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Hispanic Heritage Month Profile: Germán Sandoya Miranda

Nifa Author
Rachel Dotson, Public Affairs Specialist (Social Media)

In celebration of Hispanic Heritage Month, USDA’s National Institute of Food and Agriculture (NIFA) is highlighting Dr. Germán Sandoya Miranda who serves as an assistant professor of plant breeding and genetics for the University of Florida Institute of Food and Agricultural Sciences (UF/IFAS).

Tell us your journey and how your interest in agriculture developed.

I have had a lifelong passion for agriculture since my early childhood. I was born in Babahoyo, Ecuador. It is a little coastal town in an agricultural area known for mostly growing sugar cane, rice, soybean, lots of tropical fruits and bananas.

I had the happiest childhood playing on the farms of my grandparents from both sides of the family. During weekends, we would visit as a family. I was able to go to the rivers and estuaries for some fun times. I ate fresh tropical fruits and played with chickens and other farm animals. Family is very important where I grew up. I spent significant time with all relatives at celebrations, important dates and long meals.

I wanted to study agriculture my whole life because I grew up in that environment. I knew you could do more in agriculture as I got older. I just didn’t know exactly what that could be. So, early enough I did an internship in a research institution investigating maize breeding and learned that crossing one maize with another maize made a better maize in many different aspects. That caught my curiosity for agriculture even more.

As I neared adulthood, studying agriculture was a natural fit. I obtained a master’s degree in agriculture and horticultural plant breeding from the International Center for Advanced Mediterranean Agronomic Studies (CIHEAM) at its institute in Zaragoza, Spain (IAMZ), followed by a doctoral degree in agricultural and horticultural plant breeding from the Universidade de Vigo in Spain.

Today, I am stationed at UF/IFAS Everglades Research and Education Center in Belle Glade, where I lead a lettuce breeding program. The bulk of my work is improving new lettuce varieties that can beat the heat of Florida’s subtropical climate and withstand pests and diseases. I am also a statewide Extension specialist in leafy vegetables.

Describe your involvement with NIFA and your role. 

NIFA has been a strong supporter of my work since the early stages of my career when I was a postdoctoral researcher for the University of California, Davis, in 2013. Now that I am an assistant professor for the University of Florida, NIFA’s support continues with funding through the Plant Breeding for Agricultural Production (A1141) program area priority in the Agriculture and Food Research Initiative's Foundational and Applied Science program.

Could you tell us about one of your NIFA-funded projects? What is the goal of your project and what impact do you hope it has on your institution and trainees?

I am a co-principal investigator on a lettuce project funded in 2021 by the NIFA Specialty Crop Research Initiative (SCRI). My goal is to find solutions for lettuce producers, especially for growers in Florida. I interact with a large group of researchers that includes plant breeders, geneticists, molecular biologists and physiologists from a variety of lettuce production regions in the U.S.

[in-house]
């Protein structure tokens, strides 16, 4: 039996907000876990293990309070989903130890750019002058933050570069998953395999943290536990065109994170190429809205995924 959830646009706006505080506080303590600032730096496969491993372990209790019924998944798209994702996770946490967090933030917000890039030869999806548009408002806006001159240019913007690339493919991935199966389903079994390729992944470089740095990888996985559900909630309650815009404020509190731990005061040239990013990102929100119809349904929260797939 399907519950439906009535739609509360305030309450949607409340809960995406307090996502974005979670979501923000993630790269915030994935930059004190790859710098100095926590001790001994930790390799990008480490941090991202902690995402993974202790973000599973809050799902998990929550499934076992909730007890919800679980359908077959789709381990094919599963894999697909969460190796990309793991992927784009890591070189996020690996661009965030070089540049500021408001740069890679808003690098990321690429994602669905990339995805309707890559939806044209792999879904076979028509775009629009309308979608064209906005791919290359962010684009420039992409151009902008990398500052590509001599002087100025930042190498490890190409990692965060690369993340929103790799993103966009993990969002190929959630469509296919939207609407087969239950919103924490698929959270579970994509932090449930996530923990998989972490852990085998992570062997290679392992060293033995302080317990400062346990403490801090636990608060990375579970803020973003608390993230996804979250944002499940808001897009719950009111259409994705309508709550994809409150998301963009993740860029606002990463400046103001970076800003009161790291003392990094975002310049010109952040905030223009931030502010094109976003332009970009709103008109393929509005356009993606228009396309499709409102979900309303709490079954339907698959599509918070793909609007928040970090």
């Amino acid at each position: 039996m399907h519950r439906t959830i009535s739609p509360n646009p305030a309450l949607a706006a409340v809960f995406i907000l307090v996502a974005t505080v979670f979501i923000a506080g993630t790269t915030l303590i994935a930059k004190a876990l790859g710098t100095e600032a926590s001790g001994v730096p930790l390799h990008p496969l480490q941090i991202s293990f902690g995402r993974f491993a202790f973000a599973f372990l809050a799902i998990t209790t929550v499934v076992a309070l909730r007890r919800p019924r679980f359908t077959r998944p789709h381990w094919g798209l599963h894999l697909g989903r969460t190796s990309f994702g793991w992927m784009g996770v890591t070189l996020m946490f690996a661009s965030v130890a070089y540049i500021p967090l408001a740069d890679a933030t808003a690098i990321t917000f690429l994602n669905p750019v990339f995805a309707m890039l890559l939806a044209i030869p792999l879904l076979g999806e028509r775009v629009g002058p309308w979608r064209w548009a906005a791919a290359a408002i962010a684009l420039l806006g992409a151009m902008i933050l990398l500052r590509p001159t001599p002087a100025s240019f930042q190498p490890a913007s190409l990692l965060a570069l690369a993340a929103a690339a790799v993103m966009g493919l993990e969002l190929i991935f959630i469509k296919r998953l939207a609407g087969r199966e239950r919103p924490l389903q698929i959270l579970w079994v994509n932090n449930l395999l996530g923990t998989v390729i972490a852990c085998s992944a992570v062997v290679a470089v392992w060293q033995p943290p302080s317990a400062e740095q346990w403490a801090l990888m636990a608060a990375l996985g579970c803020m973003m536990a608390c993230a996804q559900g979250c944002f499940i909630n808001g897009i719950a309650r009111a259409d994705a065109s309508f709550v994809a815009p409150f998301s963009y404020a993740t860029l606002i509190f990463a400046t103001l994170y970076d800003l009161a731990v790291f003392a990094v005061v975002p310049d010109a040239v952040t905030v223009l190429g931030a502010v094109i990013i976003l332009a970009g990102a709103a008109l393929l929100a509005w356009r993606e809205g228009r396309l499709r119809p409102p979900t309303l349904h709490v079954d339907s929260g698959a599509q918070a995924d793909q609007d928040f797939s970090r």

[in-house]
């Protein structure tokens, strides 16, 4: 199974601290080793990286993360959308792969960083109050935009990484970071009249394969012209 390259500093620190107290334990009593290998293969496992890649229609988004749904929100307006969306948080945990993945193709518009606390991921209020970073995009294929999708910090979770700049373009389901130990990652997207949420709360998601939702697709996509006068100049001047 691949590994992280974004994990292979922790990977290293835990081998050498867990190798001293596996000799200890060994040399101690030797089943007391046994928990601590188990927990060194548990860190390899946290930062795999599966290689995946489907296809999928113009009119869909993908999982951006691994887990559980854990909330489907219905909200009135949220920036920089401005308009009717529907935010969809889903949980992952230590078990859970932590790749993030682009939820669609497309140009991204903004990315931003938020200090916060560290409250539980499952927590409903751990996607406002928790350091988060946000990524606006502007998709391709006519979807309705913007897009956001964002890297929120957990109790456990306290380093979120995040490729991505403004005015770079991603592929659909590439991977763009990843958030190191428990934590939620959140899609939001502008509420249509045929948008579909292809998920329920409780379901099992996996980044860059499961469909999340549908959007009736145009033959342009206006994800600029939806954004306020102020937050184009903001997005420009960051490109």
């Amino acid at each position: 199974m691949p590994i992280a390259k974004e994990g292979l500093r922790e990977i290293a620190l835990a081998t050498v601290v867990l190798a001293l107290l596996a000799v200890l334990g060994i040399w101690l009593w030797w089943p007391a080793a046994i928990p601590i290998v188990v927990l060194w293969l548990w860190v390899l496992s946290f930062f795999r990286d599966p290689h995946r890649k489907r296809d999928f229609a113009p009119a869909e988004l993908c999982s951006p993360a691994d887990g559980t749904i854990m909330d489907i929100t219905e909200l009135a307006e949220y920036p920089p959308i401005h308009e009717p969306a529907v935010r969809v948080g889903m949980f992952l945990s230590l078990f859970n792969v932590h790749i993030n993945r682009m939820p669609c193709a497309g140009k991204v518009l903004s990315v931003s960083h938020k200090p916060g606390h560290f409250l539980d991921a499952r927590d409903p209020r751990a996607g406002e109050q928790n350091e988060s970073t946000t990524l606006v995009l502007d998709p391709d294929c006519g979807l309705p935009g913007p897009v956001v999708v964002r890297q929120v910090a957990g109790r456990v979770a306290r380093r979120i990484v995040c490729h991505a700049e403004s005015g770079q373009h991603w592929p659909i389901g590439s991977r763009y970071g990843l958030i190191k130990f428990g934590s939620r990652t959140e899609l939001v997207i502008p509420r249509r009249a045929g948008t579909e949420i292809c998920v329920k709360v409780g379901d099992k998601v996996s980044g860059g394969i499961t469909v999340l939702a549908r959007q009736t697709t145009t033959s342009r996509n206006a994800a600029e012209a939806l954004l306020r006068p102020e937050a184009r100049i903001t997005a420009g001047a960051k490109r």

Our goal is to provide solutions to stakeholders in preparations for the many challenges they will have to face in a changing environment. We want this industry to be ready and able to have cultivars that tolerate warm temperatures, adapt to cold temperatures, and that can produce with less water and nutrients.

I hope to also train the plant breeders of the future. Newer generations will need to face more challenges when producing food.

How has NIFA funding shaped your professional development as a scientist?

I was the first postdoc to be funded in the first NIFA-SCRI award cycle for lettuce while I was at the University of California, Davis. Later, with my mentors, we were able to obtain funding from NIFA’s Agriculture and Food Research Initiative to investigate a serious disease in lettuce known as verticillium wilt that permeated the Salinas Valley. We mapped the resistance areas in the lettuce genome for race two of the pathogen causing this disease and found additional sources of resistance to race one of this pathogen. This project was the foundational research that produced key findings related to this disease. This training in plant breeding and genetics of lettuce is what brought me to the University of Florida as faculty.

What advice do you have for current students who may be interested in pursuing a similar career path?

To work as a professor is to be able to mentor others in science and train the scientists of the future.

My advice to current students is simple: feel the passion for science before enrolling in a scientific program. If you are curious about a career path in horticultural science and need some advice, don’t hesitate to talk to someone doing this type of work. This is probably the best strategy to understanding all the areas of science, what we do in science and how we try to improve human life with science, even in the most minimal of findings.

“Let’s make history" is what I tell our high school or undergraduate students when they join our lab team. Believe it or not, we are making history by the minute.

Top image: Dr. Sandoya Miranda examining plants in a lab. Courtesy UF/IFAS Tyler Jones.



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